Area residents showed their Independence Day spirit at a Car Show in Fleetwood and at the Kutztown Folk Festival on Friday, July 4.
At Fleetwood Park, the Hawk Mountain Regional Group #68 of the Early Ford V-8 Club of America held their 37th annual Fourth of July Car Show despite heavy morning rain showers. Refreshments were served on plates adorned with American flags, and the show disc jockey played a patriotic medley.
“Regardless of the day of the week, it’s always on the Fourth. Rain or shine, as you saw,” said Rick Slegel of Blandon, President of the Regional Group.
“There’s no judging, that’s why we call it a show-and-shine,” continued Slegel. “We have fun, listen to the music … there are door prizes and a Chinese auction. We generally give a portion of the proceeds to a local charity. For a number of years, it was the Make-A-Wish Foundation. Last year, we gave $1,500 to Wounded Warriors of Berks County (Keystone Wounded Warriors). We may not hit $1,500 this year because of the turnout, but we will be donating to Wounded Warriors.”
He noted that all sorts of cars, not just Fords, are invited to participate in the show before acknowledging the effect of the rain on the show’s turnout, saying, “A lot of street rods usually show up, but due to the weather, a lot of them didn’t come out, because when you have 60 grand in a street rod, you know … ehh,” and chuckling.
Ken Adams of Barnesville and his friends decided to drive 35 miles to show out despite the dismal weather in the morning.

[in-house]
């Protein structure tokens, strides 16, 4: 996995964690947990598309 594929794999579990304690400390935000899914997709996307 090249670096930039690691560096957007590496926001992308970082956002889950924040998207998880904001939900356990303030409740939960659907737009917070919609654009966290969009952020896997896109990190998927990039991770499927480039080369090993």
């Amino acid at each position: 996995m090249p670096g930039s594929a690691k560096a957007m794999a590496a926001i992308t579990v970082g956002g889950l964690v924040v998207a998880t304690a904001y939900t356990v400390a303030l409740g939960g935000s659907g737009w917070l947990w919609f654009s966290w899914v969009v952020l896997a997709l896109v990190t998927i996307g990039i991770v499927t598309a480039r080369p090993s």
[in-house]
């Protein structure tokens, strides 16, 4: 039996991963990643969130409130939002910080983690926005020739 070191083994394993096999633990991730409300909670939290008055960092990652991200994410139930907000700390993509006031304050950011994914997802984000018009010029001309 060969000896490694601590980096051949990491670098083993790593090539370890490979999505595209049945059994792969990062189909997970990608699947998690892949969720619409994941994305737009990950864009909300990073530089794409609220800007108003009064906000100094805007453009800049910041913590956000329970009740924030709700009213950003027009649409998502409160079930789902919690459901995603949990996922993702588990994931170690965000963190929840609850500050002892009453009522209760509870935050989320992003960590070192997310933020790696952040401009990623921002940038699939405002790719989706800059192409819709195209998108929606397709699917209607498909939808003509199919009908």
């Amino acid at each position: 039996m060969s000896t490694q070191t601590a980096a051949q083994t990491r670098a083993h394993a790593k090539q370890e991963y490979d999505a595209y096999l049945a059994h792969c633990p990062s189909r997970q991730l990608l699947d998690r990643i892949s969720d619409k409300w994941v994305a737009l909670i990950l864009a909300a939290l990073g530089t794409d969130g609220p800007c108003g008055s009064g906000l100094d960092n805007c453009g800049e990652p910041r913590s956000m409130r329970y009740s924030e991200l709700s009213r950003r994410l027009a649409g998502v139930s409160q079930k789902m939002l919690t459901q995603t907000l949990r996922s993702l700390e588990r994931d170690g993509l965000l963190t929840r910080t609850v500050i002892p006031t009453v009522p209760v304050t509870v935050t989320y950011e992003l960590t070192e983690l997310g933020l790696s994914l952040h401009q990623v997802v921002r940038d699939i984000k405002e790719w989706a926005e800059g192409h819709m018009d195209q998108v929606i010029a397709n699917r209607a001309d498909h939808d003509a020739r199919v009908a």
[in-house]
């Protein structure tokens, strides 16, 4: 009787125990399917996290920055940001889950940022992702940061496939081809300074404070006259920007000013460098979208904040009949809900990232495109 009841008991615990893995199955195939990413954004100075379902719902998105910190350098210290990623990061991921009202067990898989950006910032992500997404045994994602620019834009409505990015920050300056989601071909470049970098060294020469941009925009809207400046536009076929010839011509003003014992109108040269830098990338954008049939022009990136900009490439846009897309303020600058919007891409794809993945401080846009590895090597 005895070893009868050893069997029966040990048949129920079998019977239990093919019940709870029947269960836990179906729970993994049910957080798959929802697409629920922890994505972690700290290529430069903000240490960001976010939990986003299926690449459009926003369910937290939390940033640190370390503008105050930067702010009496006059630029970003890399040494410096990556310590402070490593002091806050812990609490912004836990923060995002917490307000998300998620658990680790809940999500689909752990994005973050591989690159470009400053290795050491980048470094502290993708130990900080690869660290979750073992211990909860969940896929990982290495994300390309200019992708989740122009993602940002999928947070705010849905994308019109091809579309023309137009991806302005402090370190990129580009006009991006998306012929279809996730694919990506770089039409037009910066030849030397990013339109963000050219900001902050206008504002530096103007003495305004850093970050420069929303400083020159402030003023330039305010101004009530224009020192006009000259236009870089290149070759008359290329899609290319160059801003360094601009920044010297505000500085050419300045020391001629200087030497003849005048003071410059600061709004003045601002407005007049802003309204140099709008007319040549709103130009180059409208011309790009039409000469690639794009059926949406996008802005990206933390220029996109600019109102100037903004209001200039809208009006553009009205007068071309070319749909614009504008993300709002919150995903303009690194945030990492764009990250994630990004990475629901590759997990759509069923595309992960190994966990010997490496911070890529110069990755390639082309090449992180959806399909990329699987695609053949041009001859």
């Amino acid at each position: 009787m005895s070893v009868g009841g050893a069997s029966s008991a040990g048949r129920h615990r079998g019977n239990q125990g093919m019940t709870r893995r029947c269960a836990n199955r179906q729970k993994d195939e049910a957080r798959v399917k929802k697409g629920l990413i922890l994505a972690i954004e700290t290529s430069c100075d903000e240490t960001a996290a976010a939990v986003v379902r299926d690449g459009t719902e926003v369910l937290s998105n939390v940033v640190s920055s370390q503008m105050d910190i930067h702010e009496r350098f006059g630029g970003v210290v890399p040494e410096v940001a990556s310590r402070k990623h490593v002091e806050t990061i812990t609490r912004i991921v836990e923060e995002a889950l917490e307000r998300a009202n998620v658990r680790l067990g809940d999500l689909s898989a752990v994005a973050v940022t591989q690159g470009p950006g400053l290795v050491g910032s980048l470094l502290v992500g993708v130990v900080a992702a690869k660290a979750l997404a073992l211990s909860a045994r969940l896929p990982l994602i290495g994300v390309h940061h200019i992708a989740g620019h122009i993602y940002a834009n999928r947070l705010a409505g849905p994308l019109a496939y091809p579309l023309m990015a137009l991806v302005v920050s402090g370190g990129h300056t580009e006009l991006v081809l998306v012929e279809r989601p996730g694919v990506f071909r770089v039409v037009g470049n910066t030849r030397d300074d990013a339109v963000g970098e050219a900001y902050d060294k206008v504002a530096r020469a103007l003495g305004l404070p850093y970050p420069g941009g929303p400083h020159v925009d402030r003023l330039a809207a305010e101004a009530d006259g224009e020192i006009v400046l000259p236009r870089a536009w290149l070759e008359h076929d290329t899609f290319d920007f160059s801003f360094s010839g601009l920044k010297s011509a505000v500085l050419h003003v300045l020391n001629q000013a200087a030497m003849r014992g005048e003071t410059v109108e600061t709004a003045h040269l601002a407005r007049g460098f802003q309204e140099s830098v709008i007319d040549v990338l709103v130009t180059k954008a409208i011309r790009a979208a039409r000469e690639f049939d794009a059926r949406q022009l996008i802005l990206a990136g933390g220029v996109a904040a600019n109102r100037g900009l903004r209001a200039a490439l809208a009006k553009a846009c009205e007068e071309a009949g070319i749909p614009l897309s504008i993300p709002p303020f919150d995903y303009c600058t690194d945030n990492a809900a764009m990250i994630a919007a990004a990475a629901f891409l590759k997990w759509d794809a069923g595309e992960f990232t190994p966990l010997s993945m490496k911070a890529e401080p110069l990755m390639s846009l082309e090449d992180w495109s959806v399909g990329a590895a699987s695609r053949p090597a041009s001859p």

“The forecast was that it was going to clear; up home the sky was gray but it was bright, so we decided to come out. All these fellas here (he pointed to a group of older men sitting in lawn chairs beside him) are friends,” he said.
He had a 1964 Impala in the show.
A few miles away in Kutztown, the Kutztown Folk Festival kicked off its conclusive weekend with a Fourth of July parade in the morning. The festival also celebrated Independence Day by offering free admission on July 4 to active duty military personnel after 5 p.m.
Sarena Kabakoff, wearing traditional Pennsylvania Dutch garb and working the Wentz Street gate at the festival, noted the relevance of the festival to our nation’s history, saying, “The festival is an American cultural throwback to a time when we were based more in an agricultural society and we grew our own food before the Industrial Revolution.”
John Mertz of Grimdale, a member of the Antique Engine, Toy and Tractor Club, manned their display at the festival and proudly showed off his 1940 “M” McCormick-Deering Farmall tractor.
“We come every year and put on a display on this hill,” said Mertz.
The display, located near the gates, consisted mainly of older tractors, some ornamented with American flags, log saws and sporadically popping hit-and-miss engines from the early 1900s.
“The purpose of the club is to educate and demonstrate,” said Mertz. “Most people have a problem with these hit-and-miss engines. They wonder why they pop one time and then they don’t pop for a while and then they pop again, but that’s where the ‘hit-and-miss’ comes in. It will hit and then it will free-wheel completely with no compression, and then when it slows down it will fire again to bring the RPMs back up.”
These sound-only fireworks seemed to evoke a sense of nostalgia for Mertz, who harkened back to his childhood when asked for his feelings about our nation’s birthday. On July 4th Mertz likes to take a moment to reflect.
“I wasn’t in the service, but when I was a kid going to school, we lived through the war. Because of the rationing, you couldn’t buy shoes, you couldn’t get tires you couldn’t get gas … so even though I wasn’t in the war, we lived it at home.”
July 4th at the festival also included a 4th of July Festival Ceremony, Guest Performers from the Acoustic Roadshow, Dialect Humor by Bill Meck & Leroy Brown, The Celtic Martins, Old Time Country Auction and more.